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Rolex tool watches lose luster as investment-class assets

Rolex GMT Master and Submariner Hulk

Read 52,189 times in 2019

Rob Corder, editor of WatchPro.

CORDER’S COLUMN: The only reason for buying a Rolex steel sports watch today is — thankfully — for the love of owning and wearing it.

A multi-pronged mission to rid the market of flippers who buy these unicorn watches only to sell them immediately on the secondary market is reaching its endgame.

Market forces have made scouring the world for the likes of Rolex’s steel Submariners, Daytonas and GMT Masters as investment-class assets almost pointless in three significant ways.

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First, selling prices have cooled by 10-15% in the last six months for these models on sites like Watchfinder, Chrono24 and WatchBox. Secondary market players have been fighting to buy these watches on such thin margins in recent years that this drop in sell prices means they are making losses on significant parts of their inventory. As a result, the buy prices being offered are falling even faster.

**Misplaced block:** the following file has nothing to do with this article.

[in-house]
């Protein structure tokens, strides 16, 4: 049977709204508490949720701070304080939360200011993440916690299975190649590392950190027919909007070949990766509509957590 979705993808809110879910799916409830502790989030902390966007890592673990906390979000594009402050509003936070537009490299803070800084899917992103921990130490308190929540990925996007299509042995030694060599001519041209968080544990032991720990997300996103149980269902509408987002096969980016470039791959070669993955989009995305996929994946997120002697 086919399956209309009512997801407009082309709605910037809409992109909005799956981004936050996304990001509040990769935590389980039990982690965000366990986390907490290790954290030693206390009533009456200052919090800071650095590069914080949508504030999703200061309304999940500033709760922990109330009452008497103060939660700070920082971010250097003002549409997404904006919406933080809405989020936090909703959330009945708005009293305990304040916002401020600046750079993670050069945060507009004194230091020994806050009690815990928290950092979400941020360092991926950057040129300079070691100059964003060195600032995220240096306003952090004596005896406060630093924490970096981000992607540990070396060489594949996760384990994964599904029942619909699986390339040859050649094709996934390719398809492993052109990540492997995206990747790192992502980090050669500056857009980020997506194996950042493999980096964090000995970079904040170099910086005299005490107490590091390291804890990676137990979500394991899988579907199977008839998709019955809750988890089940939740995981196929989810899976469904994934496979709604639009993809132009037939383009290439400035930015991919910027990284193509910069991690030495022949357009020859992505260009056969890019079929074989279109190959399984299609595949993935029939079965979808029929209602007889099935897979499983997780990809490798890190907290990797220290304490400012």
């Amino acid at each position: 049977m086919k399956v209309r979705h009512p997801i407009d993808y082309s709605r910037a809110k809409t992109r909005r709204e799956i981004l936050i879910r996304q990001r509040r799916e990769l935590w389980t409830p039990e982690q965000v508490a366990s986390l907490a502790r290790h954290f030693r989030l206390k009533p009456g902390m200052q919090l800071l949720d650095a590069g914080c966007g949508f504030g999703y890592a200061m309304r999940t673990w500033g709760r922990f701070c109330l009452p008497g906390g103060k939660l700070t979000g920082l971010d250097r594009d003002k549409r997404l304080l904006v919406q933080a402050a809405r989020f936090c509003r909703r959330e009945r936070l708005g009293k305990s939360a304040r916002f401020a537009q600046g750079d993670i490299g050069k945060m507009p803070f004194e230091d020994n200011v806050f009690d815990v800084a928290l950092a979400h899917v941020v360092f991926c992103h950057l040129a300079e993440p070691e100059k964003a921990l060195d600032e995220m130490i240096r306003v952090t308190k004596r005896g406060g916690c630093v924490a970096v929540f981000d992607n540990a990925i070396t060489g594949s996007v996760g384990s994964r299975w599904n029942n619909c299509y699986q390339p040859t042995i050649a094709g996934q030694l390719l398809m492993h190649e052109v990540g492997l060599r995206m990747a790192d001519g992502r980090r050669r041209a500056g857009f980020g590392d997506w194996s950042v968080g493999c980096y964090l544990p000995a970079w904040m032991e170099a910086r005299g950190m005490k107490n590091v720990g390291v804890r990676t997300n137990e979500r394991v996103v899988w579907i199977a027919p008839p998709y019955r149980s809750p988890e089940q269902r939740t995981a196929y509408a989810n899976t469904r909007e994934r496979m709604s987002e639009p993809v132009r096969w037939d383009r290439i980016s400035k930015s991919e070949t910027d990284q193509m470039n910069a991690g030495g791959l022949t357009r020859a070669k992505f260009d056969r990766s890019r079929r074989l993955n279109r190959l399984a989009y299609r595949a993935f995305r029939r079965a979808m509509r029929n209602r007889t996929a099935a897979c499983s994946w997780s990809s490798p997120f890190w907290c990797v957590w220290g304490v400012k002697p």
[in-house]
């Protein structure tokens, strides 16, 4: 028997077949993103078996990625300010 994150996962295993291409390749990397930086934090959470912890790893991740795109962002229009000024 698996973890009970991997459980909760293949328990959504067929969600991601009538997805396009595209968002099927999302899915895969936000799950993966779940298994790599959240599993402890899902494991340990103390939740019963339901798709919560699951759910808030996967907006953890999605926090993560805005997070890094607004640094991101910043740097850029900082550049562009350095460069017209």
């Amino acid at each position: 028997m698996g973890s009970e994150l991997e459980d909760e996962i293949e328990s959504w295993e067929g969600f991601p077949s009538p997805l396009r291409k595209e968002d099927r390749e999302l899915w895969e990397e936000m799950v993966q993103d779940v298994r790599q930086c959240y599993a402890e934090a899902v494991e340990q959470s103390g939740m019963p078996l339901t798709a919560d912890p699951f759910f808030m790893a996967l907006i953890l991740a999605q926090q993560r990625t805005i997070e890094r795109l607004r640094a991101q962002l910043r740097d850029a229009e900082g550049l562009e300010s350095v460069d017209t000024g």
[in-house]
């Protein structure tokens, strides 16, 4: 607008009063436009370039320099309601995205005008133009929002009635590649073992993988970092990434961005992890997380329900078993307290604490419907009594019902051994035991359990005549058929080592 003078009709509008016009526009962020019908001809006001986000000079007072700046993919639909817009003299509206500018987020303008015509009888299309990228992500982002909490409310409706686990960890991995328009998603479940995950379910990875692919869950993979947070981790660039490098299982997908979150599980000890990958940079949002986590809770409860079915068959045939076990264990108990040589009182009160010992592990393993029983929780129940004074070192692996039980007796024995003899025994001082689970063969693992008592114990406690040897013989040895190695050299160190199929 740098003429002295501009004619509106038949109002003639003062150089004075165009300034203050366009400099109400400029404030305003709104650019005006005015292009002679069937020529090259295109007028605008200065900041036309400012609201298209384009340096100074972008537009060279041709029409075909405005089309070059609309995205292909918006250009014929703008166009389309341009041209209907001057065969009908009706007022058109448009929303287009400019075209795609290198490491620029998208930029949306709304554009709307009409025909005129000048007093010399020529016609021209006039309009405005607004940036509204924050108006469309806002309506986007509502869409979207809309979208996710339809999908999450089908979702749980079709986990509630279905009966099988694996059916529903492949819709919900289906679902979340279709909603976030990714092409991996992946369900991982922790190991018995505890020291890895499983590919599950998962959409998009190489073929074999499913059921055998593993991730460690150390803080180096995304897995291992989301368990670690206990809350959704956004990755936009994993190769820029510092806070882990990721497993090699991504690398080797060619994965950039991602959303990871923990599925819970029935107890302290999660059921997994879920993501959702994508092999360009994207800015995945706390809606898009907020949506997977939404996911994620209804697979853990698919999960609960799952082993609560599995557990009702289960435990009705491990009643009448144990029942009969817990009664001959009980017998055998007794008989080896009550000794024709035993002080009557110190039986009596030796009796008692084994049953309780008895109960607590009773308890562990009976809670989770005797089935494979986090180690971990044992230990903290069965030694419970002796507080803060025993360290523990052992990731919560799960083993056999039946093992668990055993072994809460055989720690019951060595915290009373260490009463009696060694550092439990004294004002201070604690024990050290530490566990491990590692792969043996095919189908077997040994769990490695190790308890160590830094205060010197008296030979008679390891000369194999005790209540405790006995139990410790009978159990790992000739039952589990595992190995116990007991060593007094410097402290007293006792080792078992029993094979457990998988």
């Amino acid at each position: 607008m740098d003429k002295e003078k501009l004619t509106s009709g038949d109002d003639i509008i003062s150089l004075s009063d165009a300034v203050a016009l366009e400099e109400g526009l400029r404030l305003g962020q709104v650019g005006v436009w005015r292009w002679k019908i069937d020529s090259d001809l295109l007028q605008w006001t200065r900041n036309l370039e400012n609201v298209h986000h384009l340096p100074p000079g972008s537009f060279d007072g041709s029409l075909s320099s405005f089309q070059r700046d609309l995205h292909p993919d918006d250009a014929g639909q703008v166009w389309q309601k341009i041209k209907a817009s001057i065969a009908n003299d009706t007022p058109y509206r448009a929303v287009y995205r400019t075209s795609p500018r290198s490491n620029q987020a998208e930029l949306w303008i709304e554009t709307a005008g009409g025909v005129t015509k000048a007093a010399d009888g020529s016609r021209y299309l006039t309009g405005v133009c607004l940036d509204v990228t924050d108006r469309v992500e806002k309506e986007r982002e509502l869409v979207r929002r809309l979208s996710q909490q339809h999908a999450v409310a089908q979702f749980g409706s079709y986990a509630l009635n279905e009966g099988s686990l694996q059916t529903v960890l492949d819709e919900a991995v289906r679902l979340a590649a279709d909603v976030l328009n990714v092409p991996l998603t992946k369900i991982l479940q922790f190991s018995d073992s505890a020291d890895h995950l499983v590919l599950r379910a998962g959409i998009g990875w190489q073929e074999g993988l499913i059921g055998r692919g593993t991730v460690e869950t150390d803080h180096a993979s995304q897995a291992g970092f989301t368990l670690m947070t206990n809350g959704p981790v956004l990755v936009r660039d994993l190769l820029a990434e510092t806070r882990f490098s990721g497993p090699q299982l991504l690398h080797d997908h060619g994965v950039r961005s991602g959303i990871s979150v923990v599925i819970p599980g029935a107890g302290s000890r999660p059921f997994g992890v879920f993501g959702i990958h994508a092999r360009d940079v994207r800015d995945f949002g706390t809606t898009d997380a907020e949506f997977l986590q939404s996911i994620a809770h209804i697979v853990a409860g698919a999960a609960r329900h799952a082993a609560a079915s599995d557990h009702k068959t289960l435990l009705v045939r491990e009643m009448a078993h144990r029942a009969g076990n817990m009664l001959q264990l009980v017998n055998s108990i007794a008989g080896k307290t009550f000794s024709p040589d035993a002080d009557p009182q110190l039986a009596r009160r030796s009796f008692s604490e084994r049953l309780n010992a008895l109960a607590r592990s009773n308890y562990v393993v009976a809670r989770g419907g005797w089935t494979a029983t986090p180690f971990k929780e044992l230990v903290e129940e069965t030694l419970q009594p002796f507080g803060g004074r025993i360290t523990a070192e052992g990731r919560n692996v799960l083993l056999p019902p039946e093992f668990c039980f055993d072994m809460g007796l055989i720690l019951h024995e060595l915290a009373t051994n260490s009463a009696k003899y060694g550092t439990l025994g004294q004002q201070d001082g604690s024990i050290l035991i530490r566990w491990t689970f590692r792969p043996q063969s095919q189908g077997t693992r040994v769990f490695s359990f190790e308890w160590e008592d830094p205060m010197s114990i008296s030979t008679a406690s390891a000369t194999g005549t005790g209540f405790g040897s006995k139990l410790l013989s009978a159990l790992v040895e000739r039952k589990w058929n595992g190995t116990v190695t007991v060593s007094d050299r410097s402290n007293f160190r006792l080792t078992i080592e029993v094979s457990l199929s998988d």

Secondly, waiting lists to buy these watches new from authorised dealers are eye-wateringly long. At Dubai Watch Week, Ahmed Seddiqi & Sons, the biggest multi-brand watch retailer in the Middle East, said some waiting lists are over a decade long for some models, and there is no chance of getting to the top of them unless customers are regularly buying watches. “Some references have a 12 year waiting list … customers buying one, two, three, four, five watches might get a Pepsi as a Christmas present,” the company’s chief commercial officer Mohammed Seddiqi said in an open forum session.

This means that even though a £7,000 Hulk is advertised today for twice that price on the secondary market, it is almost impossible to be the person who makes the profit from the sale of that watch.